Mallory McGrath founded Viive Planning in November 2020 to help families plan collaboratively for the aging and end-of-life process. Her experience as an estate litigation law clerk made her realize that families were battling over small amounts of money due to a lack of communication from parents to adult children before their death. She was inspired to fill a gap in traditional estate planning and established Viive Planning to enable families to plan for their future holistically and collaboratively.
She firmly believes that families need to avoid the destructive cocktail of grief and greed and have open conversations that prepare them for the future stages of life. Her mission through Viive Planning is to normalize conversations around death and change societal mindsets about aging and end-of-life planning. She wants to positively impact clients by educating them as she understands the complexities of family dynamics and the road ahead.
Mallory has obtained a Bachelor of Music Performance degree at the Schulich School of Music at McGill University. She is also a Certified Executor Advisor, has trained in meditation, studied thanatology and grief literacy.
For several hundred years, financial legacy and inter-generational wealth have been the threads that connect and sustain many families. However, while that transfer of wealth can bring joy and relief, it can also be extremely complex legally, financially, and often, emotionally destructive for a family.
There are good reasons to gift assets based on equity (situation-specific), and not equality (equal values, ex. split 50/50). Having a disabled child is a perfect example of a good (and typically well-understood) reason. That child may not be able to work and make an income, so they are gifted more money to ensure that they are taken care of. But what if one child is more actively involved in a parent’s care in the later years of their life? What if one child makes less money than their siblings? Are these reasons enough to gift based on equity and not equality?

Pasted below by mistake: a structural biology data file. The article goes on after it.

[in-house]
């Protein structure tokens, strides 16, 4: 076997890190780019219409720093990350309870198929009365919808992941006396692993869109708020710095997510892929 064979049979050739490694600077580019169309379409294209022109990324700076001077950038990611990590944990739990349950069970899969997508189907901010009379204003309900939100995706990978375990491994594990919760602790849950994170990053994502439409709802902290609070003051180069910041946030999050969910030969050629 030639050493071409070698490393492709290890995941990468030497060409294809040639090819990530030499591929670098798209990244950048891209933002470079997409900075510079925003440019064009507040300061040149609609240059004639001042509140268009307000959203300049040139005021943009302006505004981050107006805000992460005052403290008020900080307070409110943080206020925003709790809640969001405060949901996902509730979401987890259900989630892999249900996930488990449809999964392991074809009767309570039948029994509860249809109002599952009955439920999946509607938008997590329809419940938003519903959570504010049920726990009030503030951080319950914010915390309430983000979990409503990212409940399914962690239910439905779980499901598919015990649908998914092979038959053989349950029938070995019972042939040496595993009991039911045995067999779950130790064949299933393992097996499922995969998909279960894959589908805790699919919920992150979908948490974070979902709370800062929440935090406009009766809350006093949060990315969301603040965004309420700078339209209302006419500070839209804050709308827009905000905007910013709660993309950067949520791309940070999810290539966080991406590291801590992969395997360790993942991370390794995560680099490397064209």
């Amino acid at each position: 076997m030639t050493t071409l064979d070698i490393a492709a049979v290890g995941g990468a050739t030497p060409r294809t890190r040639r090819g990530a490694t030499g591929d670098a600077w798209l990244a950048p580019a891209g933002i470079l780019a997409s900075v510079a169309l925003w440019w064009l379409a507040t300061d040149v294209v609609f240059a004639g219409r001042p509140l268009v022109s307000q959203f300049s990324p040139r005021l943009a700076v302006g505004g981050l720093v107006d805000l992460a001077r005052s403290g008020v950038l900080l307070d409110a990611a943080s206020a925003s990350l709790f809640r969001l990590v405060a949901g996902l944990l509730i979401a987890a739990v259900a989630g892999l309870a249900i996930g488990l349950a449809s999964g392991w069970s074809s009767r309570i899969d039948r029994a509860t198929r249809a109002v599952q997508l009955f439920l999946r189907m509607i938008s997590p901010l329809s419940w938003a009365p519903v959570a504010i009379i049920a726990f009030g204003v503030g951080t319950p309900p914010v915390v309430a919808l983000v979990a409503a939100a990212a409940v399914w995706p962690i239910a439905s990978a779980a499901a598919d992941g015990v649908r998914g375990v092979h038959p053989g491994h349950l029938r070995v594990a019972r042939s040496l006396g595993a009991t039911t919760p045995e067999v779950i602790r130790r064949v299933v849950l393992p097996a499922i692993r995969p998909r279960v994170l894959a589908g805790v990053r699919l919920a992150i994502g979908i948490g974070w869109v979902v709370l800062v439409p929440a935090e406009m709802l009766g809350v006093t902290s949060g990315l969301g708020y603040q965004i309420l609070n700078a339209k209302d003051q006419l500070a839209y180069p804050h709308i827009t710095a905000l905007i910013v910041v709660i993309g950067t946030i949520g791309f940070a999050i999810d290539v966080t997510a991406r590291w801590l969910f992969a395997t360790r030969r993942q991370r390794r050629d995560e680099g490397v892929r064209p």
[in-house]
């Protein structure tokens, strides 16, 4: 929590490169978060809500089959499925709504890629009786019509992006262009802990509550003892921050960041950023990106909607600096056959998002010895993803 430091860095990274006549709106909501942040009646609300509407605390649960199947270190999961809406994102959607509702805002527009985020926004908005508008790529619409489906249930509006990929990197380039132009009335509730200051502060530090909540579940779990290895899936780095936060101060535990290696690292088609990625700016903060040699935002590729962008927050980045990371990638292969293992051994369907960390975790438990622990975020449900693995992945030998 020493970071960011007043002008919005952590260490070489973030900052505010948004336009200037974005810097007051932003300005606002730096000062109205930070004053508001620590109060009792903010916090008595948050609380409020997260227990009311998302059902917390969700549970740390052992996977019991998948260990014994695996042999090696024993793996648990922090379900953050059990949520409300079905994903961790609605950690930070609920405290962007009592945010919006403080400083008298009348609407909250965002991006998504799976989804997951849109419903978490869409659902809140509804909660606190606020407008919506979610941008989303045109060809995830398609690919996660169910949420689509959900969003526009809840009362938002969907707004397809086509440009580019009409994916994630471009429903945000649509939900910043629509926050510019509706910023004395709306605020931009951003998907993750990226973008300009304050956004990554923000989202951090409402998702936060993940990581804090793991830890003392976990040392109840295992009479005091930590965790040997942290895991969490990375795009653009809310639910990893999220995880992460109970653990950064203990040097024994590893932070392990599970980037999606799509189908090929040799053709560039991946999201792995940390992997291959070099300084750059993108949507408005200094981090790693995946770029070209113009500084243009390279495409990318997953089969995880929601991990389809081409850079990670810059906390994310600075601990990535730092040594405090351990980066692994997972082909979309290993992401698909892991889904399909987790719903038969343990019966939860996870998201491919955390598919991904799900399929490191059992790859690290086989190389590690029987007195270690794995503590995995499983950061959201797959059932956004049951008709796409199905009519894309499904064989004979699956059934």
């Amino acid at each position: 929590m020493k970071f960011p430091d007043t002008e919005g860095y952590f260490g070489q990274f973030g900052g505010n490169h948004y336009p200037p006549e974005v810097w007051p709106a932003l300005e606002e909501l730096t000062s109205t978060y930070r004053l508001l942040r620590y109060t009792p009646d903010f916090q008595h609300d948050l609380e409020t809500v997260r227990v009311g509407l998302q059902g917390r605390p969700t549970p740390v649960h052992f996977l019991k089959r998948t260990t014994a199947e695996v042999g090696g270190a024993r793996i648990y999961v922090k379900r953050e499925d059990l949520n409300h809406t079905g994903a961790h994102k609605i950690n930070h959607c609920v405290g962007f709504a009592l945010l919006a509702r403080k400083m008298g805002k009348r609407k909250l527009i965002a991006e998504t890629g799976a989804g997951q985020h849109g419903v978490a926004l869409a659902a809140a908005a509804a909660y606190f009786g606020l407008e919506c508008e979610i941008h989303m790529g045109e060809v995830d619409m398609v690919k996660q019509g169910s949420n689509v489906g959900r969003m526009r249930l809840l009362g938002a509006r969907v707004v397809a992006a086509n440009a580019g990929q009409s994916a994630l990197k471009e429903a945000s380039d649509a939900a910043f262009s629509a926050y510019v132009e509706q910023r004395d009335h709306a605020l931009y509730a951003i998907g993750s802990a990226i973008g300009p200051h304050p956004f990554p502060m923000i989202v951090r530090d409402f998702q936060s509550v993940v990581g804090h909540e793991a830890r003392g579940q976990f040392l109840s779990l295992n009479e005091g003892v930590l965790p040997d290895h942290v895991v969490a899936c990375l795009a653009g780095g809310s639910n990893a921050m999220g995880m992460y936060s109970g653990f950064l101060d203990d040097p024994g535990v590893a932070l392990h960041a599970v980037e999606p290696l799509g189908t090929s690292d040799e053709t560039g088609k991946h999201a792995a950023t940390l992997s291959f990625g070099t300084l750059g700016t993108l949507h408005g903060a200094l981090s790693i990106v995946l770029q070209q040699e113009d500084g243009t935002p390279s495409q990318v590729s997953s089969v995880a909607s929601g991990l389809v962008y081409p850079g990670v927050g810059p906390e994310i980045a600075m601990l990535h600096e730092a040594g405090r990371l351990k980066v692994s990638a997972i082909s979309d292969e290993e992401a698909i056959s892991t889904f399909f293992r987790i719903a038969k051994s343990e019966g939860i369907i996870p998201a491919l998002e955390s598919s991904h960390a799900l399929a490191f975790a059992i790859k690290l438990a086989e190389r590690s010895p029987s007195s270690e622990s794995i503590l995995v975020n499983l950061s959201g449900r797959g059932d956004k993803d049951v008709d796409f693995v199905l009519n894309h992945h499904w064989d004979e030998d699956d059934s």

These key questions should be addressed by families as they plan ahead.
Thankfully, according to the Advance Care Planning Canada 2021 National poll, 70% of Canadians (compared to 63% in 2019) felt comfortable having advanced care planning conversations. This is a significant increase, but it doesn’t mean that these conversations are necessarily happening yet – we still need more.
Grief & Greed Destroy Families
Grief & greed are a destructive cocktail of emotions.
You can never predict how grief will impact a member of your family. There is no one-size-fits-all approach to losing a parent. If your children find out after your death that you chose to bestow your legacy based on equity and not equality, they will likely think: “Mom and Dad didn’t love me as much as my brother.” This is not unreasonable because even though your children might be in their 60s by the time you die, there is still a child-like connection to your parent/child relationship that cannot be ignored. Ultimately, children want to feel equally loved by their parents and want to know that there are no favorites. One way you can ensure they are all on equal footing in your eyes is by talking to them about your wishes and plans so that there is never any confusion or doubt as to how much you love them – and how much you’re leaving to them.
Many also assume that their inheritances will be larger than they turn out to be, with the average inheritance in Canada being just under $100,000.
The last act that you will do after you die is to gift money and assets to your family. If you choose to give more money to one child than the other without having discussed it before your death, you run the risk of your children thinking that you don’t love them equally. This absence of clarity and communication among families is the crux of estate litigation.
Whether we want to admit it or not, for surviving children, Money is Love and Love is Money.
This fact is consistently proven in our society. There are many prominent estate litigation lawyers who have built successful businesses on the fact that we associate our parents’ love with the amount of money they give to us when they die.
To ensure that your legacy is one of love and harmony, show your dedication to your children by opening a conversation about your legacy wishes, and give the gift of clarity and fairness so that they continue to feel that love long after you’ve gone. You never know what one of your children may expect or assume, and it’s always best to share with everyone what the emotional reason was behind each of your choices.
You love your family. You owe it to them to have at least those conversations.
Mallory McGrath is the Founder and CEO of Viive Planning, a company dedicated to helping families design and communicates their legacy plans, to ensure positive outcomes and harmony.